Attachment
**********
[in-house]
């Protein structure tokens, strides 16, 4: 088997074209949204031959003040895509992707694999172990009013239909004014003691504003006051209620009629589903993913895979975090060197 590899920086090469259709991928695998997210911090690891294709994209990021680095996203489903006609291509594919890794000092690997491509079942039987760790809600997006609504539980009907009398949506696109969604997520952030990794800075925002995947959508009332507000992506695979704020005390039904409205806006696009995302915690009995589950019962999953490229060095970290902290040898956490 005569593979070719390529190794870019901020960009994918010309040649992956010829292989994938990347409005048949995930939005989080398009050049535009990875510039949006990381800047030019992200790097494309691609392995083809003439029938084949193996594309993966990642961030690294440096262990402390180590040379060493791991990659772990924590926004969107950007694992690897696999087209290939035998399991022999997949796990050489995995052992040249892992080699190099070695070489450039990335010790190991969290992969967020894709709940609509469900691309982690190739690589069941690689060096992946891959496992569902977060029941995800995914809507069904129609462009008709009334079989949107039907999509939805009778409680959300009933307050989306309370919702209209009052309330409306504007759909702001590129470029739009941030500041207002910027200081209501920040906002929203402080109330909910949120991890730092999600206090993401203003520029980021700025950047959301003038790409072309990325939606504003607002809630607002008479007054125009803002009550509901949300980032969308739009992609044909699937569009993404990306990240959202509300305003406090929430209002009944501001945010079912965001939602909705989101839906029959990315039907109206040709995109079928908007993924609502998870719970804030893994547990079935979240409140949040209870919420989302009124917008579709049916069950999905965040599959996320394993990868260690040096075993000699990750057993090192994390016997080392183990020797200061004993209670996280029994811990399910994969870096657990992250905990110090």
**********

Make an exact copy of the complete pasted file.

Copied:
[in-house]
């Protein structure tokens, strides 16, 4: 088997074209949204031959003040895509992707694999172990009013239909004014003691504003006051209620009629589903993913895979975090060197 590899920086090469259709991928695998997210911090690891294709994209990021680095996203489903006609291509594919890794000092690997491509079942039987760790809600997006609504539980009907009398949506696109969604997520952030990794800075925002995947959508009332507000992506695979704020005390039904409205806006696009995302915690009995589950019962999953490229060095970290902290040898956490 005569593979070719390529190794870019901020960009994918010309040649992956010829292989994938990347409005048949995930939005989080398009050049535009990875510039949006990381800047030019992200790097494309691609392995083809003439029938084949193996594309993966990642961030690294440096262990402390180590040379060493791991990659772990924590926004969107950007694992690897696999087209290939035998399991022999997949796990050489995995052992040249892992080699190099070695070489450039990335010790190991969290992969967020894709709940609509469900691309982690190739690589069941690689060096992946891959496992569902977060029941995800995914809507069904129609462009008709009334079989949107039907999509939805009778409680959300009933307050989306309370919702209209009052309330409306504007759909702001590129470029739009941030500041207002910027200081209501920040906002929203402080109330909910949120991890730092999600206090993401203003520029980021700025950047959301003038790409072309990325939606504003607002809630607002008479007054125009803002009550509901949300980032969308739009992609044909699937569009993404990306990240959202509300305003406090929430209002009944501001945010079912965001939602909705989101839906029959990315039907109206040709995109079928908007993924609502998870719970804030893994547990079935979240409140949040209870919420989302009124917008579709049916069950999905965040599959996320394993990868260690040096075993000699990750057993090192994390016997080392183990020797200061004993209670996280029994811990399910994969870096657990992250905990110090």